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Hancock County News

Failure to report miles of roads, streets, cost New Pal state funds

The first sign there was a problem came last November.

At the Nov. 2 New Palestine Town Council meeting, street commissioner Stephen Pool informed the council the town had missed out on the Community Crossings Grant from INDOT for the first time in a few years.

The reason?

New Palestine officials had omitted half of the town’s roads from its road inventory, and, as a result, the town has missed out on tax dollars from the state to help with paving and maintenance.


According to INDOT, New Palestine had not been claiming a total of 7.8 miles along 49 streets and roads in town, and had claimed only 8.4 miles of roads from 2015 through 2018.

Why the omission happened still remains a mystery.

However, New Palestine Town Manager David Book has said the error is solely on his shoulders.
At the Dec. 7 meeting, Book, who did not respond to several attempts for comment from Giant FM, apologized for the error, stating he missed the reporting. Furthermore, Pool reported the town missed out on about $8,500 in tax dollars as a result of the omission.

INDOT officials told Giant FM the omission, while bad for municipalities, is not that rare.

Mallory Duncan, communications director for East Central INDOT District, told Giant FM that it is very “common that a town or county has not updated their road inventory.”

“INDOT has been receiving a lot more updates in the last few years because there is an incentive because of the Community Crossings Grants,” Duncan said.

Duncan told Giant FM there were several opportunities for New Palestine to catch the issue.

“INDOT annually sends out a summary of each Local Government Agency’s Inventory mileage. In that summary, we request to be notified of any changes that have occurred. The deadline for submitting changes in order to be included in the next official certified mileage report to the Auditor of the State is Dec. 31. INDOT will accept changes to the road inventory at any time throughout the year, however. It will help the town or county to review the summary right when they get it each year, and if there are differences, contact INDOT to make those changes,” Duncan said.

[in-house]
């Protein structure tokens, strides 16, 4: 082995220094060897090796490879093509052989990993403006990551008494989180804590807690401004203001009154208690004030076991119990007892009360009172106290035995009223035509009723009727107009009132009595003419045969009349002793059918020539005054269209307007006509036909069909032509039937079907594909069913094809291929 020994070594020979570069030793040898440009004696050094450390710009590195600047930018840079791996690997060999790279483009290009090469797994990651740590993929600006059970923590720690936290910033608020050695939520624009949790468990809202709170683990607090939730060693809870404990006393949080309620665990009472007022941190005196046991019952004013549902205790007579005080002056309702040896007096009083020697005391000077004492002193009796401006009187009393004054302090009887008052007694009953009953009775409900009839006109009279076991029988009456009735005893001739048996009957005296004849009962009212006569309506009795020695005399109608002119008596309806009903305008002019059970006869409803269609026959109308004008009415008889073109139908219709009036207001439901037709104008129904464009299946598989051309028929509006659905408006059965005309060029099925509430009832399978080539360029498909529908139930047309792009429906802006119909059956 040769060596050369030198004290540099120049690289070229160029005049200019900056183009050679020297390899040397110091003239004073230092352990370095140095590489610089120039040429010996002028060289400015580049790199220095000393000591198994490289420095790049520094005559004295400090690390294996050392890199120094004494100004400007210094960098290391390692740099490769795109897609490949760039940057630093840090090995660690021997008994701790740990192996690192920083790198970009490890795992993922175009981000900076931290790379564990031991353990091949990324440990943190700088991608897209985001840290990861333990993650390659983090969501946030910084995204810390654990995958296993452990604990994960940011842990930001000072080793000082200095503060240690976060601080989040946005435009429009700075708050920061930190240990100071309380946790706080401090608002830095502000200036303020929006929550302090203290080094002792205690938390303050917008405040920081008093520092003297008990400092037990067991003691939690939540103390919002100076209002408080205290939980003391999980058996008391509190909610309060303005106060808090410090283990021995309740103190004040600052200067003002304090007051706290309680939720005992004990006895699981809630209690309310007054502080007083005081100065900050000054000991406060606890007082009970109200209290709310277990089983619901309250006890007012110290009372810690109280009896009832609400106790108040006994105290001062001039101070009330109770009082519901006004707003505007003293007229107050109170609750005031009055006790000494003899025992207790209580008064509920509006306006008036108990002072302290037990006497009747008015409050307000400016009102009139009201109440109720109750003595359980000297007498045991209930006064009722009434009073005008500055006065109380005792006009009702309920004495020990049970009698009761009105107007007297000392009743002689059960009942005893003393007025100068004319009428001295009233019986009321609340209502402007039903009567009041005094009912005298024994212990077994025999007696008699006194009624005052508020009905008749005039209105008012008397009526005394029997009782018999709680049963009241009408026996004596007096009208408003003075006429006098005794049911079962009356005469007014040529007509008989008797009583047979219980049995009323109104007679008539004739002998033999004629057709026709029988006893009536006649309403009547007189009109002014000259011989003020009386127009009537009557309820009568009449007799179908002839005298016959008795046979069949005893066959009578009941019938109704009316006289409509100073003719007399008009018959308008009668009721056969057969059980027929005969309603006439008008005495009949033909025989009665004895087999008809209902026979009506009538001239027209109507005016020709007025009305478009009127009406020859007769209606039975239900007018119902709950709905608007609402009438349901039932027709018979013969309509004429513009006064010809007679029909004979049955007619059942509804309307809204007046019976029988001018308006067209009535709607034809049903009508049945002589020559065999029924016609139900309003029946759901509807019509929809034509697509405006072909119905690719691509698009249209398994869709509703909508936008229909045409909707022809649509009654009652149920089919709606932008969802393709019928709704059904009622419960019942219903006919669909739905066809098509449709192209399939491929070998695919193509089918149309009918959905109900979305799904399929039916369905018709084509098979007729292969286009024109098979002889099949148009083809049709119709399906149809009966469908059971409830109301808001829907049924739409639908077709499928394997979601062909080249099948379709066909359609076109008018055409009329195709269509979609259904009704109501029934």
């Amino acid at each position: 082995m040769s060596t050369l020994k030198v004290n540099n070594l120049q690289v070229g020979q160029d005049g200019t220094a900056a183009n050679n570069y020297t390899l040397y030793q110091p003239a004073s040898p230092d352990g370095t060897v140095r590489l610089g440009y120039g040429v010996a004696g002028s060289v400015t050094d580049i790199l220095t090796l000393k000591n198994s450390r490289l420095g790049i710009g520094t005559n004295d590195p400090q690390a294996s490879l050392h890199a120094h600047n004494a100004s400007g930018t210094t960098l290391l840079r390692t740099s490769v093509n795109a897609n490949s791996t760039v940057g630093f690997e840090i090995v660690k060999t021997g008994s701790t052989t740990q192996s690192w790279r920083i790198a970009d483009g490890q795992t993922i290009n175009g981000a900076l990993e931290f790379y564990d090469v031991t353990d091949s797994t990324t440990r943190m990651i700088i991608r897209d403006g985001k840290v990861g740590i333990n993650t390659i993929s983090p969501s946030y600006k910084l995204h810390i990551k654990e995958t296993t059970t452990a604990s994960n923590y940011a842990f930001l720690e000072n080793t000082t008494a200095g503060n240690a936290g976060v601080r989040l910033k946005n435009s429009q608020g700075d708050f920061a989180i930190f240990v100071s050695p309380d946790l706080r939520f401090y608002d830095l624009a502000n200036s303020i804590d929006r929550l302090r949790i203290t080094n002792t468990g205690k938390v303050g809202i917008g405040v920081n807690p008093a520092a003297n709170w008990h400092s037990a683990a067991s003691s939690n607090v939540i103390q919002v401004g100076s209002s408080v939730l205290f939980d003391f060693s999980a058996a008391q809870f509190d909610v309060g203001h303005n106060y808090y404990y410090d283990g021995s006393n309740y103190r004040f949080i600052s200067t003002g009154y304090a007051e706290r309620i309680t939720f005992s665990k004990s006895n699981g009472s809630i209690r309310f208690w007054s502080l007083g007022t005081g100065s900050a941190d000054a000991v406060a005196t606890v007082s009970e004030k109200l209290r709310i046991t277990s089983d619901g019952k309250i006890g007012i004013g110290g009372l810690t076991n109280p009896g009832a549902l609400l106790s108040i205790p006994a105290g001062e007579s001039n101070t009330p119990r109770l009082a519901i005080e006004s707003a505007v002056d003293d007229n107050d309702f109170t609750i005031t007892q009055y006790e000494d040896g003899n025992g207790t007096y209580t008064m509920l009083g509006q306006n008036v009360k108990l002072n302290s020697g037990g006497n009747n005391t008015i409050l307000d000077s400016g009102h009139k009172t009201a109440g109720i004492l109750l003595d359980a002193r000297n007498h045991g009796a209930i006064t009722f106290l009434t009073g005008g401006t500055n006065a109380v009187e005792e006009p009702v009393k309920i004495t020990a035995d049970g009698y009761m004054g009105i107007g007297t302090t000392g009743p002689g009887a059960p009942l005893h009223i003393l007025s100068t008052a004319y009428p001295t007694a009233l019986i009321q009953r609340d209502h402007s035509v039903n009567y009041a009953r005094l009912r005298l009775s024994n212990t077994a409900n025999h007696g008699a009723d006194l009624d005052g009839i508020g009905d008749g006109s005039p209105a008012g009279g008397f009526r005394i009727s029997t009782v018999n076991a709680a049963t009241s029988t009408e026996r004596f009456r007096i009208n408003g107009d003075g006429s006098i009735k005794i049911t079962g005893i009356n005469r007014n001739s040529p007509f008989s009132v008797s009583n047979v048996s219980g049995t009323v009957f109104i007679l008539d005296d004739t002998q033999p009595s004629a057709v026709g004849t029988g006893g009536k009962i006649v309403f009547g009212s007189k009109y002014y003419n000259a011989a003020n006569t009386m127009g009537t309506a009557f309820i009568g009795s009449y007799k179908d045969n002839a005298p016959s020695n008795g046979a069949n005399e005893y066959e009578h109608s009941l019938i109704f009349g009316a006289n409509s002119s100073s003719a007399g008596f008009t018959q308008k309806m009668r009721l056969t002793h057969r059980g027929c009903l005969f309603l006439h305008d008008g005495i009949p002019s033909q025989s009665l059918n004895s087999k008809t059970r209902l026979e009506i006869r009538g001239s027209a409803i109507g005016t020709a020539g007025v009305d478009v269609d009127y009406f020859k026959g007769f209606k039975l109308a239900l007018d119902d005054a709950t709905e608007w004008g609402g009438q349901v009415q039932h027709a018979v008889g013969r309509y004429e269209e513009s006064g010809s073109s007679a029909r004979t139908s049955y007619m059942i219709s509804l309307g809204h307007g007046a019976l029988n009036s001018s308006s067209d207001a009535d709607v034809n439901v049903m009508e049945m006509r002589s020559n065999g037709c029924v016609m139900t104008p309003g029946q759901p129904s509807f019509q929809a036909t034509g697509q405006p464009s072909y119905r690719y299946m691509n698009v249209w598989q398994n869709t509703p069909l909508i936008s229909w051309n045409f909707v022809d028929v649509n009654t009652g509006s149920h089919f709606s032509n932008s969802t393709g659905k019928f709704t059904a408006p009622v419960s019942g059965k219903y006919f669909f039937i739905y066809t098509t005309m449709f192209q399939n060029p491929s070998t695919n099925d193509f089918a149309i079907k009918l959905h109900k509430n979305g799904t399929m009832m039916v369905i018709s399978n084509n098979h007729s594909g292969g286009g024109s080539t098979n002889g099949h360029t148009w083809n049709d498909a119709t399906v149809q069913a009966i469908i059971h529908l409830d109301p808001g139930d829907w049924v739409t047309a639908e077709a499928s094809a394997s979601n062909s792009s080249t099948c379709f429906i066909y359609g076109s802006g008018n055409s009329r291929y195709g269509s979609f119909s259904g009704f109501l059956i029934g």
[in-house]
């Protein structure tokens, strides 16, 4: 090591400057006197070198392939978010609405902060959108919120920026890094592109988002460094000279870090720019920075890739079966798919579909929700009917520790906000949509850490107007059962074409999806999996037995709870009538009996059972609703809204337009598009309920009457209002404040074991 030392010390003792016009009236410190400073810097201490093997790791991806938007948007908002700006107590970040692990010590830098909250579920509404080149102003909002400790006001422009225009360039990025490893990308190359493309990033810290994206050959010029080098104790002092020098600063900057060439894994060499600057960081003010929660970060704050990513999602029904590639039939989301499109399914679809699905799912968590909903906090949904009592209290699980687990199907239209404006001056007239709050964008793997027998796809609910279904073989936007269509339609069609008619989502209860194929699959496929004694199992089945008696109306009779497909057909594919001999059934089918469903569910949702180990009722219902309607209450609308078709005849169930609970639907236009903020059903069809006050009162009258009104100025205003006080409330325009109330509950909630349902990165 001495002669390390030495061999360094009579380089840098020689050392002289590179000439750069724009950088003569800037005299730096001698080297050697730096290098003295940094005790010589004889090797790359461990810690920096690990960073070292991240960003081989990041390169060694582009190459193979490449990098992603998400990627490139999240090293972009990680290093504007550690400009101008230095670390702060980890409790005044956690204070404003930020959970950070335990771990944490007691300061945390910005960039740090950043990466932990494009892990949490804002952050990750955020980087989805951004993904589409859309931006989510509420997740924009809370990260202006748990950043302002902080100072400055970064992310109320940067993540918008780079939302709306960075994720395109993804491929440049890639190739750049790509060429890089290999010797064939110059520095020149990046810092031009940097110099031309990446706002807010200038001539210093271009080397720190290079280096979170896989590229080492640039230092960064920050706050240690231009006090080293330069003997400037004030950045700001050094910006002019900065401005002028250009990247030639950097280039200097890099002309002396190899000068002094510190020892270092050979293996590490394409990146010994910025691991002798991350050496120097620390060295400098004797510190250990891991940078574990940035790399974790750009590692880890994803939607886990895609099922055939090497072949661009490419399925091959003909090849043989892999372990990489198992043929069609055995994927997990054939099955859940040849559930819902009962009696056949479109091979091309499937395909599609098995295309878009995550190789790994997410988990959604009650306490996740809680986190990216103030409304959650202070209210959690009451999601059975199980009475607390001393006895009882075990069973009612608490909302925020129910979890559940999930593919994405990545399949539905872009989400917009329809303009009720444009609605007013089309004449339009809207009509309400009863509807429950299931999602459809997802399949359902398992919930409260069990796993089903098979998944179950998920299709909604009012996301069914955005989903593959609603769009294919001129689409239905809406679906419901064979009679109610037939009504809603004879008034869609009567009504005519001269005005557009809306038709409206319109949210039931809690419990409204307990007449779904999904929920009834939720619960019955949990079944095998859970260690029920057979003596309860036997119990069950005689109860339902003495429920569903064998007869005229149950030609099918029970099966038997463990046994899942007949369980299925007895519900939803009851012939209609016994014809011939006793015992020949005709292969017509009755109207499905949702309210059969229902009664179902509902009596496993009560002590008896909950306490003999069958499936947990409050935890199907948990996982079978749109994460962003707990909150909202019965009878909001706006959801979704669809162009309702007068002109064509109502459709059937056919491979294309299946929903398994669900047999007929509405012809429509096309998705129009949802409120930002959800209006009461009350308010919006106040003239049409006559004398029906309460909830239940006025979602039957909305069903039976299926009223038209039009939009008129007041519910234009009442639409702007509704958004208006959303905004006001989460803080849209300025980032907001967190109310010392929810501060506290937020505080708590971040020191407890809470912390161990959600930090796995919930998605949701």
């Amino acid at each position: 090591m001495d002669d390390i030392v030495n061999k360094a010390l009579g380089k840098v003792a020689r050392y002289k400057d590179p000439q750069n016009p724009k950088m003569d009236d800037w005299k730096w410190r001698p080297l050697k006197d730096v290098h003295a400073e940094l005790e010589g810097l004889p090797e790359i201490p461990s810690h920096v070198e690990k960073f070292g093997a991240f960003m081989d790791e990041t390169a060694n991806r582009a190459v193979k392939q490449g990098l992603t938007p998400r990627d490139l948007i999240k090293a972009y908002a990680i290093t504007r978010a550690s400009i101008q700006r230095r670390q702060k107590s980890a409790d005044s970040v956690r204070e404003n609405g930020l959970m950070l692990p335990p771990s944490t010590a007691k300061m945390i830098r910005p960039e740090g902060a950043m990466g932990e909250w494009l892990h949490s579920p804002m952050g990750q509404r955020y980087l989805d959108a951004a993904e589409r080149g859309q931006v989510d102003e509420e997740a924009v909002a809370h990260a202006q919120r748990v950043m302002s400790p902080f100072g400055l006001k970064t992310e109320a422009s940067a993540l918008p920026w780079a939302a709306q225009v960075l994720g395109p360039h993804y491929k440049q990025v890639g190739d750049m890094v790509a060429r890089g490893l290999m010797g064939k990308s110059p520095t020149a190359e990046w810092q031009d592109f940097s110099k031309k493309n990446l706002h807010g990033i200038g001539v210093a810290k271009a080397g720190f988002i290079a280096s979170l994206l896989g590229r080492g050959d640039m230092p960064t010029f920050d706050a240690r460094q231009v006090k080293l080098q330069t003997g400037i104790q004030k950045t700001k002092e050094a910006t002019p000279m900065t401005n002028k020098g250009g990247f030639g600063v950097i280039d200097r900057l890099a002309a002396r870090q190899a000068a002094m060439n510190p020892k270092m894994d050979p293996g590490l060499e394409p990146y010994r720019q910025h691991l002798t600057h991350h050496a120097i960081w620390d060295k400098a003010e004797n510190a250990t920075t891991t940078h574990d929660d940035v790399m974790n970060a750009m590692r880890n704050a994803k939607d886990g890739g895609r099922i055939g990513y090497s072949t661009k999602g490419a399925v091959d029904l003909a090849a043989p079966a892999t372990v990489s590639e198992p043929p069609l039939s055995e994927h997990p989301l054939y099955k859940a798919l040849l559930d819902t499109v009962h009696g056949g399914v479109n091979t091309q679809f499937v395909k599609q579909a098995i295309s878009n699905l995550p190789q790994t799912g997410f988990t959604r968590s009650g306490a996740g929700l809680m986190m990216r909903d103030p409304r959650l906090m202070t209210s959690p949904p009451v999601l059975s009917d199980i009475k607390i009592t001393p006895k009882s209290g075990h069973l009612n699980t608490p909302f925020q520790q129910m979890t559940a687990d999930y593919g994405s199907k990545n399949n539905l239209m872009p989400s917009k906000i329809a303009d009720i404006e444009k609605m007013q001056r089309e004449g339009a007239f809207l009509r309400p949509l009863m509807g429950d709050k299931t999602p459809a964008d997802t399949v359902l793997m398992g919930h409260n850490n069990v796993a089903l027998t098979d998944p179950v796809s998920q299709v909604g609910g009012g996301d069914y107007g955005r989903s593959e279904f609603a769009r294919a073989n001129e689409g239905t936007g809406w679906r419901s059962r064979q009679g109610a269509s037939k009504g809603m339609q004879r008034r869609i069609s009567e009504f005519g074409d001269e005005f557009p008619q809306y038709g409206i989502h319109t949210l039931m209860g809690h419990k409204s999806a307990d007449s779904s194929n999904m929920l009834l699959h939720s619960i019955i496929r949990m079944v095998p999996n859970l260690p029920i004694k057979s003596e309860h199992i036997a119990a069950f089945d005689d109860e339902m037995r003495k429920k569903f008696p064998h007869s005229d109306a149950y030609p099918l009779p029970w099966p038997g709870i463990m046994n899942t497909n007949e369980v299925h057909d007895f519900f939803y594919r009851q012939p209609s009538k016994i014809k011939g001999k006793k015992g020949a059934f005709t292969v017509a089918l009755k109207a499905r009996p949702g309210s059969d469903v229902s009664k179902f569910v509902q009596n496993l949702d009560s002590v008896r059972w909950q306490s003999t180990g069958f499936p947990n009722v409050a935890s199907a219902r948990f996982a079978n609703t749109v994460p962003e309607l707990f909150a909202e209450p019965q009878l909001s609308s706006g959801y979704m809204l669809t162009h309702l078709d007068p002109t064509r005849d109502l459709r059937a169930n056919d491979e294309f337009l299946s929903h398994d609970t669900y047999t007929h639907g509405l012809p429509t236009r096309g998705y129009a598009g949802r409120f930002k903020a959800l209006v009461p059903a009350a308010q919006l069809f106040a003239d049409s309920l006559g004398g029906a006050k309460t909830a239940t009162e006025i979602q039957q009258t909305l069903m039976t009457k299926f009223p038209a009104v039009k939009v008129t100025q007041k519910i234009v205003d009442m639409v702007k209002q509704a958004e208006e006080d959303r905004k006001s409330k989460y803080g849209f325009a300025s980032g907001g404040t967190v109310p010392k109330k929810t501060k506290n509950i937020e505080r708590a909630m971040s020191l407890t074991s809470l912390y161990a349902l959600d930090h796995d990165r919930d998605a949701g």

That, however, did not happen through the years.  

Duncan said if a town or county under reports their inventory mileage, it could impact their Motor Vehicle Tax distributions.

Angela Fahrnow, who was appointed to the council earlier this month, has questioned the missing roads since November and told Giant FM she believes the lost tax revenue could be over $500,000.
Fahrnow told Giant FM that while everyone makes mistakes, she would expect council to factor in both the positives and the negatives in coming up with any resolution.

“It is reasonably possible other issues will surface, but we certainly are not going to accuse people of wrongdoing without substance,” Fahrnow told Giant FM.

Town officials, however, do not believe the amount is quite that high.  New Palestine Town Council president Brandee Bastin said she believes the amount to be closer to $200,000.

“It is also very disappointing to realize how much money the town has lost over the years as a result of these errors, and I’m sure we will never know the exact amount, although the estimates are at least $200,000. I have recently been advised by someone with government experience that we may have insurance coverage for errors and omissions, and I will be looking into this,” Bastin told Giant FM.